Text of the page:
The months and days are travellers of eternity. Just like the years that come and go. For those who live their lives on boats, or lead horses towards old age, their lives are travel, their journeys are home. Indeed, many are those of old who lost their lives on the road.
For some years now, gazing up at clouds pushed along at the mercy of the wind, I have been unable to stop day-dreaming of distant shores. Last autumn I returned to my ramshackle hut on the banks of the Sumida River, swept away the cobwebs, and for a while felt settled. But as the year ended, and the spring haze rose in the sky, I began to think of crossing the barrier at Shirakawa. With these thoughts the gods took possession of my soul, the roadside deities beckoned, and it was impossible to focus on the day’s chores. Before I knew it I was patching my leggings, replacing the tie on my straw hat, and applying healing moxa to my legs. My thoughts turned to the full moon over Matsushima. I found another occupant for my hut, and stayed at a nearby hut owned by my disciple Sanpu. On this occasion I wrote:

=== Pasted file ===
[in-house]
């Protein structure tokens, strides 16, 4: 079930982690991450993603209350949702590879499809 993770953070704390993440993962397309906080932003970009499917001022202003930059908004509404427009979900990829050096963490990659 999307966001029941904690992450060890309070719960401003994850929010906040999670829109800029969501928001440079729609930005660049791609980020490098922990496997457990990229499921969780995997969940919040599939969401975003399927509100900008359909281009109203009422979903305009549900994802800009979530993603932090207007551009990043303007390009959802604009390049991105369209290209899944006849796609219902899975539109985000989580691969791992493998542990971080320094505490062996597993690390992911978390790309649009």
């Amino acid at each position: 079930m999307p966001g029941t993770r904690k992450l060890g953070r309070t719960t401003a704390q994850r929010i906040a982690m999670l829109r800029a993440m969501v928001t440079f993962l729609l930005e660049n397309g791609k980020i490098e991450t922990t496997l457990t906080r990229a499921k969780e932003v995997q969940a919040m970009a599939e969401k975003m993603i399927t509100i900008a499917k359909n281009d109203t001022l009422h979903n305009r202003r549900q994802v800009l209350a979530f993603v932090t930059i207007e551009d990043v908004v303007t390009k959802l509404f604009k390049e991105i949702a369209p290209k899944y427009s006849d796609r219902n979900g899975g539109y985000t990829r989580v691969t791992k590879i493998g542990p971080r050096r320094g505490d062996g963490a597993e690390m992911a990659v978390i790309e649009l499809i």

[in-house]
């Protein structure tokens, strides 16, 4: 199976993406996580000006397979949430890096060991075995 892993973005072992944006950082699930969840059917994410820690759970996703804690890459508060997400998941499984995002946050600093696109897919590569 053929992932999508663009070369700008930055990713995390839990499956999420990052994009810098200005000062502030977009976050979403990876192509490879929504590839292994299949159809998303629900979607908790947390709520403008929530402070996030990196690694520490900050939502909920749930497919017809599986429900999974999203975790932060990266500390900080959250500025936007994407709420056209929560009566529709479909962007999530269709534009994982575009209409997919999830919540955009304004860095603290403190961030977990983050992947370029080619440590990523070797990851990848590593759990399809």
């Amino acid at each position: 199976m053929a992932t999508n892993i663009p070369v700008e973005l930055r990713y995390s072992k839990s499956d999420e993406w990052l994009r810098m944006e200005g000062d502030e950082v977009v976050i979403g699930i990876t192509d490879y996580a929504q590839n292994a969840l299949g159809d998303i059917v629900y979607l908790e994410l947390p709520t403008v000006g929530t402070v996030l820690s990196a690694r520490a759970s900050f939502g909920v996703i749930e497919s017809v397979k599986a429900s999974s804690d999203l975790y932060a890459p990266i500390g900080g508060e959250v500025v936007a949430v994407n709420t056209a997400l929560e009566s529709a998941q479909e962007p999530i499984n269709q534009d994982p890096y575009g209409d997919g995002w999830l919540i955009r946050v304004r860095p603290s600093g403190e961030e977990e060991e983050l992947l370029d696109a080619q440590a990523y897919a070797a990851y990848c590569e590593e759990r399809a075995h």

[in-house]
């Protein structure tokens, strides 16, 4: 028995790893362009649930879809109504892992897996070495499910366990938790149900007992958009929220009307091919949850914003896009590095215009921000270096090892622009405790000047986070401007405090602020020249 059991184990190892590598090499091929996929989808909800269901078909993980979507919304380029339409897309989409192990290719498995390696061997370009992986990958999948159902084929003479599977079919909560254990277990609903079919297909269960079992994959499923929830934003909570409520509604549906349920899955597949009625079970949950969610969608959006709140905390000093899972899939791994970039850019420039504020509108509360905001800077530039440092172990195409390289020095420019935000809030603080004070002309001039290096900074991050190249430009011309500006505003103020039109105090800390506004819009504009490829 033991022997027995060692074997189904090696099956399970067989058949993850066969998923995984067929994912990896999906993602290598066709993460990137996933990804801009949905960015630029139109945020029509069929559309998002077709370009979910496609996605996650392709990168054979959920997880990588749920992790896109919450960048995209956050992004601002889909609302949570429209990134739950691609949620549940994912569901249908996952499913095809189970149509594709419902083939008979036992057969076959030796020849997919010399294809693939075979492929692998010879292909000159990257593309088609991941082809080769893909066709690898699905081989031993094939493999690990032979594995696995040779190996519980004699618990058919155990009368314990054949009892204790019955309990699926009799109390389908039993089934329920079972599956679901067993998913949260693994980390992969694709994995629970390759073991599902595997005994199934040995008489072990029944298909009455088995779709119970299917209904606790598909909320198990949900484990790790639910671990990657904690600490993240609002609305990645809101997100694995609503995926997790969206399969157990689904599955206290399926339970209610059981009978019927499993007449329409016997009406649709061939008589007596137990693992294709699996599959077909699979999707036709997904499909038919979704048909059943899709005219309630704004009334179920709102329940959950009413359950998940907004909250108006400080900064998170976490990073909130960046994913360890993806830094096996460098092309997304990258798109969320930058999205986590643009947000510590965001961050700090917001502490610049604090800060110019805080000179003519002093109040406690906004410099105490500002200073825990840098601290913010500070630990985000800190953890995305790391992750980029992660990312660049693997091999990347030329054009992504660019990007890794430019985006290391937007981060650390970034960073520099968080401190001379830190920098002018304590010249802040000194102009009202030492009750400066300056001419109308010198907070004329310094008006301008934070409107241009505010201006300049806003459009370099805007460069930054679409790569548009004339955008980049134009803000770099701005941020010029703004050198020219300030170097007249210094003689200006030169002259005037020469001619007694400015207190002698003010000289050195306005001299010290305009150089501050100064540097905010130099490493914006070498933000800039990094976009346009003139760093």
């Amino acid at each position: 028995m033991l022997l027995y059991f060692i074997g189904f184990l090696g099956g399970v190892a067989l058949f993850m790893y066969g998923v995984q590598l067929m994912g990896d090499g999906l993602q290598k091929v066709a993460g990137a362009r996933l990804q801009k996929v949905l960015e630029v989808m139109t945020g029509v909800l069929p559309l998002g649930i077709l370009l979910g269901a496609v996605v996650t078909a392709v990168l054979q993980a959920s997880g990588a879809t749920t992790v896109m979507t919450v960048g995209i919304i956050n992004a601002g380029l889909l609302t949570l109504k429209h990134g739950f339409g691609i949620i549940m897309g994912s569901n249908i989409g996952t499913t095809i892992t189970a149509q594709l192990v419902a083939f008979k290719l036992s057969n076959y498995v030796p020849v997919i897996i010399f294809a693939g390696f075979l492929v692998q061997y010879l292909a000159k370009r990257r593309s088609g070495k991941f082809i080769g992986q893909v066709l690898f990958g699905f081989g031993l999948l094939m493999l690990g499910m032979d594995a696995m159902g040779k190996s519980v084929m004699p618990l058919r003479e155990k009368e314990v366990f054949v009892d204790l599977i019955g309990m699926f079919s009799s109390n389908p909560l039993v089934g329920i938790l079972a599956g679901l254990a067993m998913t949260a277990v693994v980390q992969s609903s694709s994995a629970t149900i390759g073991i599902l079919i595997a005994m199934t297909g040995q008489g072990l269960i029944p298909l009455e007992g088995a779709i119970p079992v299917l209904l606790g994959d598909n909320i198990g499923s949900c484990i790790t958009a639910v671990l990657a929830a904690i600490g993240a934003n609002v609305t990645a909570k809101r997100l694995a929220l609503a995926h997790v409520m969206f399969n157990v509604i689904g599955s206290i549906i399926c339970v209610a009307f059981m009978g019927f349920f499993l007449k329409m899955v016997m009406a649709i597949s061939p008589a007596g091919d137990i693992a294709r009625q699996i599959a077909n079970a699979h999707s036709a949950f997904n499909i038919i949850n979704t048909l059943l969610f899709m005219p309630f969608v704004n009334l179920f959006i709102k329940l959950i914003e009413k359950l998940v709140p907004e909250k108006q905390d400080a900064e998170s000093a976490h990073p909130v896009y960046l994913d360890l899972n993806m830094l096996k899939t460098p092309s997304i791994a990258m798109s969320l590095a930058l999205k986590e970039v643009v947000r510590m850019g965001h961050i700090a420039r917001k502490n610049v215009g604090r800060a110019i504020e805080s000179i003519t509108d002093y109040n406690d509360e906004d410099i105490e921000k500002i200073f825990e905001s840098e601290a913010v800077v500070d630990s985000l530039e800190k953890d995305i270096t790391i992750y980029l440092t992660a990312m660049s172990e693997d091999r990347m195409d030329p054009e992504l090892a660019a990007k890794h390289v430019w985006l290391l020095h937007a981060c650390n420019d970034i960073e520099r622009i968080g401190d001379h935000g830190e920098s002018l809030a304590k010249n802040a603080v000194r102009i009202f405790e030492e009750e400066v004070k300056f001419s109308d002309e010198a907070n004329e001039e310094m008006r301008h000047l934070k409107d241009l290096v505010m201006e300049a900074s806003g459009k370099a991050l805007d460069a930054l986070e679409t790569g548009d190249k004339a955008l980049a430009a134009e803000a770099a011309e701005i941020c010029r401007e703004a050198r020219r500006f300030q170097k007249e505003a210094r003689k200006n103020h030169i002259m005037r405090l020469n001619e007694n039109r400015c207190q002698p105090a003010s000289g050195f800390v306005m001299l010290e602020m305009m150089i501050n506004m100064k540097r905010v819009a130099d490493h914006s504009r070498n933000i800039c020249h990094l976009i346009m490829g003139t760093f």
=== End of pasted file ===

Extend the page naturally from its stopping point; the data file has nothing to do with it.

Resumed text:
Kusa no to mo / sumikawaru yo zo / hina no ie.
This grass hut
With its new occupants
Will be bustling
By the time of the dolls festival.
… and left it on the main pillar of my old home as the starting verse of eight linked poems.
(Image above is The Tiny Island at the Mouth of the Sumida River by Hokusai)
"I'm from Libya," he said. I don't know what to say. It's as if he'd told me he'd just come from his father's funeral.
The first specialty coffee shop in Ikebukuro and Junkudo (bookstore) resonate.
Editing is interpreting.
The Riddle of Steel.
The man stands motionless in a crush of white-shirted salarymen, as they swarm past him, toward the single escalator.
Rêve de centre commercial-piscine
Birthday walk home